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'Disaster upon disaster' for children in Indonesia as 100,000 have exams disrupted by flash floods

Around 100,000 children in three districts of Indonesia have had their exams disrupted by flash floods and landslides, after a tropical cyclone hit Indonesia and neighbouring Timor-Leste on Sunday, killing 128 and leaving over 8,400 displaced. 
08 April 2021

Around 100,000 children in three districts of Indonesia have had their exams disrupted by flash floods and landslides, after a tropical cyclone hit Indonesia and neighbouring Timor-Leste on Sunday, killing 128 and leaving over 8,400 displaced. 
 
Almost 2,000 homes in the country’s East Nusa Tenggara Province have been destroyed by floods, and 72 people have been reported missing.[1] Rescue efforts have been hampered by blocked roads, power cuts and continued landslides. Electricity and internet networks have collapsed in five districts, and more than 1 million people are living without lights.  Electricity is not expected to be back to normal until May. 
 
Children across Indonesia were due to take exams at home this week as schools remain closed due to the Covid-19 pandemic. Around 100,000 children in East Nusa Tenggara such as Kupang City, Kupang and Malaka districts have now had their exams disrupted by the chaos, according to Save the Children.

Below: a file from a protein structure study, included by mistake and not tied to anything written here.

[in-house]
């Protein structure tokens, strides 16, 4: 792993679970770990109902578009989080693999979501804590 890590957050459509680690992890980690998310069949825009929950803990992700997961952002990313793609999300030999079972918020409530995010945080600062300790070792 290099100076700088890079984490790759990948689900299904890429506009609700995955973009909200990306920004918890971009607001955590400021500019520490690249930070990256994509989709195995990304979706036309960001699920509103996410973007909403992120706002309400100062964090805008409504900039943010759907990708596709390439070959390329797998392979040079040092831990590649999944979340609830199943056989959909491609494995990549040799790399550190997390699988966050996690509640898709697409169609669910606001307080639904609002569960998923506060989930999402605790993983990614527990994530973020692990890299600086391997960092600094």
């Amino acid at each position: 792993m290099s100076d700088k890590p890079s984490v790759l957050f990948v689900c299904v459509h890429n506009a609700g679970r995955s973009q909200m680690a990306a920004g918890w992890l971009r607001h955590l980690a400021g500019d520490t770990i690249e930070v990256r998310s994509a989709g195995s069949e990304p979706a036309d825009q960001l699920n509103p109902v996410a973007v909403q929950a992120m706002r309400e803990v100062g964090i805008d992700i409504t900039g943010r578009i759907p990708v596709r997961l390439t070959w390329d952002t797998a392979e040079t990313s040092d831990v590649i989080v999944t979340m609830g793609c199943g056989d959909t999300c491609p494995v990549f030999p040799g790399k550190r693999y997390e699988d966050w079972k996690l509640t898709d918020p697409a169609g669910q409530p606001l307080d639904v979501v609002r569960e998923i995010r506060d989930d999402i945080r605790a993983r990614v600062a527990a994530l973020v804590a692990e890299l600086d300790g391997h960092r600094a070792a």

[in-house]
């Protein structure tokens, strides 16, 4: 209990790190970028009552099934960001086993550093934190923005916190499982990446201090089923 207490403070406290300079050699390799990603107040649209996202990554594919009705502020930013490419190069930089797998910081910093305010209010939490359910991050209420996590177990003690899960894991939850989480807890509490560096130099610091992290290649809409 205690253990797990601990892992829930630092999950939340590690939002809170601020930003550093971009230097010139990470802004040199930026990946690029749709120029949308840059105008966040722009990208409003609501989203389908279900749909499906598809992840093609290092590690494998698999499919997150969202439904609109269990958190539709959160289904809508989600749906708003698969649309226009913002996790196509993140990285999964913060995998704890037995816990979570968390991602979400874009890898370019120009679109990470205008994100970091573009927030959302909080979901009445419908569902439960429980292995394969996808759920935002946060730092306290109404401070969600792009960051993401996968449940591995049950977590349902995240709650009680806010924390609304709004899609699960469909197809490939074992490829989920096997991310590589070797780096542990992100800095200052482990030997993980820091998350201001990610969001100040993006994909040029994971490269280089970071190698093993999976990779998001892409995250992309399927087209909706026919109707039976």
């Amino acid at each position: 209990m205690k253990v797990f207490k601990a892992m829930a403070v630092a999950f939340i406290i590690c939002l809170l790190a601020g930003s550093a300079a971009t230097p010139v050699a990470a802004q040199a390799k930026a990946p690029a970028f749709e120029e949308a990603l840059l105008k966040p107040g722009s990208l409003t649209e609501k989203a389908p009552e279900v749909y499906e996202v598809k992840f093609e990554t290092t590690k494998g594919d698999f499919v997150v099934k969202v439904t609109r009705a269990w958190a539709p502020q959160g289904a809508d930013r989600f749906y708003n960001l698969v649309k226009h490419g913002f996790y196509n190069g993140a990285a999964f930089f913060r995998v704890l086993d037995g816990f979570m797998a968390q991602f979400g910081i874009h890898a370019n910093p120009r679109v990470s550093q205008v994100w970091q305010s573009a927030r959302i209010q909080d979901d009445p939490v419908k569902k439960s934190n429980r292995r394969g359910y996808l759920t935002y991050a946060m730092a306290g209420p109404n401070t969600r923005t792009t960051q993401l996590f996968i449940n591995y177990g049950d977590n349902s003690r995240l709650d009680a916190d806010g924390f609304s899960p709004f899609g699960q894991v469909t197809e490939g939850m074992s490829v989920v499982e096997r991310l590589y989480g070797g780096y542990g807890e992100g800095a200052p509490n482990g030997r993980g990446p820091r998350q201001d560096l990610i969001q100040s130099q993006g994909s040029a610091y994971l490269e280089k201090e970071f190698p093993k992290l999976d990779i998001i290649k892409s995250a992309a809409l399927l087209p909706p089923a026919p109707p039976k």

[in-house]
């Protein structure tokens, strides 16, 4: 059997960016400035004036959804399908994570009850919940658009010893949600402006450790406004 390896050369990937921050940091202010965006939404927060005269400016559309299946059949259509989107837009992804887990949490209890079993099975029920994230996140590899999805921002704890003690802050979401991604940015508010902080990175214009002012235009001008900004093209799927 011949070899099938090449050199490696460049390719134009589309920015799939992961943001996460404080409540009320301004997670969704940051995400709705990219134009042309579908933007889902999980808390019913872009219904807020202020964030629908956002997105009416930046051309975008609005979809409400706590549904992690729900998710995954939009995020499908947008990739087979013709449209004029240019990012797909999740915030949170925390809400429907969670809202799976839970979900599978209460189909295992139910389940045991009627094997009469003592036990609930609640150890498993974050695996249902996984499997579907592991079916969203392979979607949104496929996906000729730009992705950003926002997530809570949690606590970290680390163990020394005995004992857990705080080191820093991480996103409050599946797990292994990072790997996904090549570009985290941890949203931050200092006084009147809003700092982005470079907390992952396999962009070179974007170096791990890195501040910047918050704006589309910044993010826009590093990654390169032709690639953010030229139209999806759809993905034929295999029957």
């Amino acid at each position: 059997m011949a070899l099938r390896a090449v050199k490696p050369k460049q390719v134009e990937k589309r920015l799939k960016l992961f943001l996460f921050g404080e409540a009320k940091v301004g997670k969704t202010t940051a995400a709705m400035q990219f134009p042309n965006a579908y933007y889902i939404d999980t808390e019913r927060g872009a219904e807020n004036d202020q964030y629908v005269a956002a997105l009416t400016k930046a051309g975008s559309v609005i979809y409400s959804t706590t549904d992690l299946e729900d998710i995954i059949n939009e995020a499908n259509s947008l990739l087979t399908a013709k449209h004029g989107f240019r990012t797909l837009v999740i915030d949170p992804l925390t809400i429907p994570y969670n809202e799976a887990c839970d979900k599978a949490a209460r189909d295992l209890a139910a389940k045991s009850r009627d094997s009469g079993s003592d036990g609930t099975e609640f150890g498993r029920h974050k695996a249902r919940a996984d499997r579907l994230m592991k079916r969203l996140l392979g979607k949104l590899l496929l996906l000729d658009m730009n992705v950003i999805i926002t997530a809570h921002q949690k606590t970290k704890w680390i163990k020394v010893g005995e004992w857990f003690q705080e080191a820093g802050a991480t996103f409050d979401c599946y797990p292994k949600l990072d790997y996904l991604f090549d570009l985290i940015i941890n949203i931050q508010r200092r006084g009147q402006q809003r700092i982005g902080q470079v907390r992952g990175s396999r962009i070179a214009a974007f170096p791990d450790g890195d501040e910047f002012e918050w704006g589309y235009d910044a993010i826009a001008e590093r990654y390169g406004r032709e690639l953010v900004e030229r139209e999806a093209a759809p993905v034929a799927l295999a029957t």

Schools in Indonesia have now been closed for over a year, with lessons and exams being held online. Save the Children is concerned about the further impact of this latest disaster on children’s education. 
 
Miguel, a 13-year-old student in Kupang City, said: 

“This morning I was ready for my exam, but then there was no signal or electricity. I didn’t get any information from my school. I feel so sad and anxious”. 
 
Selina Patta Sumbung, CEO of Save the Children Indonesia, said: 
 
“This is a disaster upon a disaster for these children. They are still reeling from the loss, anxiety and the disruption to their education caused the pandemic, and now, on top of losing their homes, their hopes of getting an education face yet another blow.”
 
“Since January we’ve had more than 1000 emergencies in Indonesia caused by floods, strong winds and landslides, and it is children who are often the most vulnerable.” 

 
Further extreme weather and tropical cyclones are predicted in Indonesia’s East Nusa Tenggara Province this week, according to Indonesia Meteorology, Climatology and Geophysics Agency. 

Save the Children is providing immediate help to families in the form of emergency shelters, blankets and hygiene kits. It is also providing mental health support for children affected by the crisis. 
 
ENDS
 
[1] Data from The National Agency for Disaster Countermeasure (BNPB) - the Indonesian board for natural disaster affairs.

For media inquiries contact Anna Jabour on 0403 322 992

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